Stung by Microsoft's charges that the total cost of ownership (TCO) of Linux was higher than Windows, open source software interests sought this week to refute the charges in a survey of IT organizations that lists various developments--many of them new--in which Linux undercuts Windows in price and management complexity.
While Microsoft has been criticized for being lax in its security provisioning, the software colossus has moved aggressively in recent months to fix the problem. Indeed, since its initial criticism of open source software -- Microsoft's CEO once called open source software "a cancer" -- Microsoft has mellowed on the subject, hiring open source experts and working with mixed software installations.
Dennis said the EMS study found that enterprises with both Linux and Windows reported that 88 percent of them spent less effort in managing and supporting Linux while 97 percent said, worst case, it took the same amount of time to manage installations with both operating systems.
As for problem resolution, more than 60 percent of the IT installation personnel interviewed said they diagnose and repair problems in Linux environments in less than 30 minutes -- eight times faster than the industry average.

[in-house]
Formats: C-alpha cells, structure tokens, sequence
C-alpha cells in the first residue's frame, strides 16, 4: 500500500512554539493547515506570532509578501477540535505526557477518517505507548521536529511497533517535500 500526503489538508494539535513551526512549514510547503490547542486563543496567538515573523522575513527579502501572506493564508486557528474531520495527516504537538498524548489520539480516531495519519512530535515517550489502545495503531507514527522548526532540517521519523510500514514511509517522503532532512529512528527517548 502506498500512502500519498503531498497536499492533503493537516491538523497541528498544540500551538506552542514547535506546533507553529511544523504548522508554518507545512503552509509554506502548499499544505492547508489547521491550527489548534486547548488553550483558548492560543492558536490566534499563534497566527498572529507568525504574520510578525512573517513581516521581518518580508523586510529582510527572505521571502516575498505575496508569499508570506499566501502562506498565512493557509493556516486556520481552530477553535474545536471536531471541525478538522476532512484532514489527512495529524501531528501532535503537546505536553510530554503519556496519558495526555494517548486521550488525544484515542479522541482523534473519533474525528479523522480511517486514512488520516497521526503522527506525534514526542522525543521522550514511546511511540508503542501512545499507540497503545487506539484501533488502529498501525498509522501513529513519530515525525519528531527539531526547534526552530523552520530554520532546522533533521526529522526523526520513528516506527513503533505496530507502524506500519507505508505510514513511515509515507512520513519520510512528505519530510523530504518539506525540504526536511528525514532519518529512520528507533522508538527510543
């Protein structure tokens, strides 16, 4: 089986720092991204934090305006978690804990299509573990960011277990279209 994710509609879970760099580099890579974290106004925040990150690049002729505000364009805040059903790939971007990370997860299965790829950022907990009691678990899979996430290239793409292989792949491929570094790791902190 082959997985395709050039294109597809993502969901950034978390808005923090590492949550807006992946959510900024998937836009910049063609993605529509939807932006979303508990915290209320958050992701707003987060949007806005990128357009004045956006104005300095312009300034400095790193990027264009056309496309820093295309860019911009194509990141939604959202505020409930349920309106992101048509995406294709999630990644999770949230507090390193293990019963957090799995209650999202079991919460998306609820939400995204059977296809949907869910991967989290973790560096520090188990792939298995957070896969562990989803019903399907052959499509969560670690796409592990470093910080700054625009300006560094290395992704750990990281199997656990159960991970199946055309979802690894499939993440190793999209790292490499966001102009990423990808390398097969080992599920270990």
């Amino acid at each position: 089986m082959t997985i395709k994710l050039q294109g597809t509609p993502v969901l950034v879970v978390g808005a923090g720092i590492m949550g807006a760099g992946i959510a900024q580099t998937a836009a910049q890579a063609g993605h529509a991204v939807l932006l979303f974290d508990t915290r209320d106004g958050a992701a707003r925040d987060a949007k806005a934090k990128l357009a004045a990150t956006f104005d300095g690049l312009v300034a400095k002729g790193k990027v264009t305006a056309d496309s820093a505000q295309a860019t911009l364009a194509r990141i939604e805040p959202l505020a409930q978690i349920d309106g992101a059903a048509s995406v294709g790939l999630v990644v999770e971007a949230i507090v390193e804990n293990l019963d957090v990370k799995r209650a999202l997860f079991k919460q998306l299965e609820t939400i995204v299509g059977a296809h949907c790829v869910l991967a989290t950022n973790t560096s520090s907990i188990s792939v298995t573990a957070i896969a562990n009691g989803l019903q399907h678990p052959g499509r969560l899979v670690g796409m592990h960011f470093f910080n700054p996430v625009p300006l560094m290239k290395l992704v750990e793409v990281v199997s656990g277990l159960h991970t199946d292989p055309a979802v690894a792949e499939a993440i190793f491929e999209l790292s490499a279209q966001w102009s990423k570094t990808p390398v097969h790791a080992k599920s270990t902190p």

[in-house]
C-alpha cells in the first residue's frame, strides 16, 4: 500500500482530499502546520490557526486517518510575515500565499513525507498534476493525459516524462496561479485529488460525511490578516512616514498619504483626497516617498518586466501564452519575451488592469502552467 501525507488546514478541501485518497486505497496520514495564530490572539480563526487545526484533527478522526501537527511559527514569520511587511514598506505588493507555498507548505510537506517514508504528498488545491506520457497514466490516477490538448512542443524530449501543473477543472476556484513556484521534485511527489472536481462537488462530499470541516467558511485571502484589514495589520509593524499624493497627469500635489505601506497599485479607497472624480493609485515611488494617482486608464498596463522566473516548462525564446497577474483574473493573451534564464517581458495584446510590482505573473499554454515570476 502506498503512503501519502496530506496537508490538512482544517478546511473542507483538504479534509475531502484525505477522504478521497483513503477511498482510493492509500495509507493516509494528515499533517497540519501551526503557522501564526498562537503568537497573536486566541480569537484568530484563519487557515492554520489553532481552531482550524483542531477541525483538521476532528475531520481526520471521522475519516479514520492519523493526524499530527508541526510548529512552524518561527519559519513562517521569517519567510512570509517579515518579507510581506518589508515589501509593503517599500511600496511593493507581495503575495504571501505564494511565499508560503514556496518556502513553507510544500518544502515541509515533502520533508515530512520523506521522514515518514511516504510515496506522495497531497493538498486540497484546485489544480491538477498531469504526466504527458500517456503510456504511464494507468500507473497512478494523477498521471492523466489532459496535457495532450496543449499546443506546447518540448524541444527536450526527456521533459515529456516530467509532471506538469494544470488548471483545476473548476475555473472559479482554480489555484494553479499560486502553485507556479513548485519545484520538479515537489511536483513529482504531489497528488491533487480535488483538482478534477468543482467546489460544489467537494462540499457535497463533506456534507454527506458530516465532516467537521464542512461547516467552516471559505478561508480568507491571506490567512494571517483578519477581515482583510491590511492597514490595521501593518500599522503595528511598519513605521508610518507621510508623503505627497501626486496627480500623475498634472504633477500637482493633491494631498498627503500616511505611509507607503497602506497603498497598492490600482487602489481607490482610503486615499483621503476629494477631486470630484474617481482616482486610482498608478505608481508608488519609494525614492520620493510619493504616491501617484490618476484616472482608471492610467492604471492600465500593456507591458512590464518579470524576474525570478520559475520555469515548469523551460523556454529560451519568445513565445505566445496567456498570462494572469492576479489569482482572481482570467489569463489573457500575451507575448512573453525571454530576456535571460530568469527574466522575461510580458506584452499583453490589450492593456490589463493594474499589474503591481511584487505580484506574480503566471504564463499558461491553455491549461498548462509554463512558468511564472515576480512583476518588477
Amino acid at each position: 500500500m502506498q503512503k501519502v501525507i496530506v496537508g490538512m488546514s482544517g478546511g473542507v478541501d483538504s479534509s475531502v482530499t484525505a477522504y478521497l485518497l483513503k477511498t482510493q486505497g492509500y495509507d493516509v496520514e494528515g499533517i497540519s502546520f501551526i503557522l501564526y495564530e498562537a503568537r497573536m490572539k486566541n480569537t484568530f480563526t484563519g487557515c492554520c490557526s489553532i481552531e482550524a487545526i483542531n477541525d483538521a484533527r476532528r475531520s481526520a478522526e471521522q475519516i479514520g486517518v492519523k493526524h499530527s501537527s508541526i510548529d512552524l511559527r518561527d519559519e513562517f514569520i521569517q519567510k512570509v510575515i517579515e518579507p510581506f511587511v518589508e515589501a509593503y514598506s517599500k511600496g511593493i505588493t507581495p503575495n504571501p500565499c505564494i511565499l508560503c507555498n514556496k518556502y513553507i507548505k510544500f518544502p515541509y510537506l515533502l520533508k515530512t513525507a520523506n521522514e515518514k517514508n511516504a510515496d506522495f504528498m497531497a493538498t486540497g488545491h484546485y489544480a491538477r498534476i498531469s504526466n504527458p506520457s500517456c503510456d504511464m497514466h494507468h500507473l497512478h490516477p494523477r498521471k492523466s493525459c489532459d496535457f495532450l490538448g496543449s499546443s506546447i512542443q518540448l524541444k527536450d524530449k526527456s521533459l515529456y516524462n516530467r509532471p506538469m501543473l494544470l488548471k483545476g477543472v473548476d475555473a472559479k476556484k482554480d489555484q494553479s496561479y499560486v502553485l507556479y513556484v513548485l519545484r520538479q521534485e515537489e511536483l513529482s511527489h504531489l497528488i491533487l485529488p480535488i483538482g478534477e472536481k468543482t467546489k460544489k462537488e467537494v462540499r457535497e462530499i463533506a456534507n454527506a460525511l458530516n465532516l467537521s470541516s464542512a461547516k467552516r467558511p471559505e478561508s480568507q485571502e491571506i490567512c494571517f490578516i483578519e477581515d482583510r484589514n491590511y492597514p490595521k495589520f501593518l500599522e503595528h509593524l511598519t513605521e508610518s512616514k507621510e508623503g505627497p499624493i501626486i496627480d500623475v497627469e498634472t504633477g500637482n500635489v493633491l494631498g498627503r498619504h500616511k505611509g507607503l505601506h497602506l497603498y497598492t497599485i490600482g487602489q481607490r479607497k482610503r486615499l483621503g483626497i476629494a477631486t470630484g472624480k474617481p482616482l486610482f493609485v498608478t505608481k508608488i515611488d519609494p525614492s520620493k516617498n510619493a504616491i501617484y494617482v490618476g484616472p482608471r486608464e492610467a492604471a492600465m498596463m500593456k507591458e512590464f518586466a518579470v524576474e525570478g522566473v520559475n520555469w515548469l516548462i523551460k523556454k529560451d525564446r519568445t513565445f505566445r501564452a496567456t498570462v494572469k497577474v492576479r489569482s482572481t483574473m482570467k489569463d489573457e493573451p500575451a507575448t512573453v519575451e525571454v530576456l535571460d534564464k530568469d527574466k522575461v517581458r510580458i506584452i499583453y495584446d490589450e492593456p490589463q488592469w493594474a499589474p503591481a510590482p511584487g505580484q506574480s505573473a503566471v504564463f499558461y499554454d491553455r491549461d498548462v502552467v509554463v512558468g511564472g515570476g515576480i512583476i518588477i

Dennis said FUD (fear, uncertainty, and doubt) attacks on open source software have been particularly effective on the SMB market. He added that larger data center administrators are better able to sort through software issues. "Microsoft never did own the enterprise data center," he said. "IBM, HP, and Sun could make a better claim there."
"But Microsoft is very much the 800-pound gorilla in the SME market. The SME market is particularly vulnerable because they're usually more risk averse and they have less experience with Linux."
The EMA report indicated that Windows more than held its own versus Linux in some areas. Storage management issues for both operating systems were essentially the same for both, and salaries for administrators with combined Windows and Linux experience were similar.
The Business of Going DigitalDigital business isn't about changing code; it's about changing what legacy sales, distribution, customer service, and product groups do in the new digital age. It's about bringing big data analytics, mobile, social, marketing automation, cloud computing, and the app economy together to launch new products and services. We're seeing new titles in this digital revolution, new responsibilities, new business models, and major shifts in technology spending.
What The Business Really Thinks Of IT: 3 Hard TruthsThey say perception is reality. If so, many in-house IT departments have reason to worry. InformationWeek's IT Perception Survey seeks to quantify how IT thinks it's doing versus how the business views IT's performance in delivering services - and, more important, powering innovation. The news isn't great.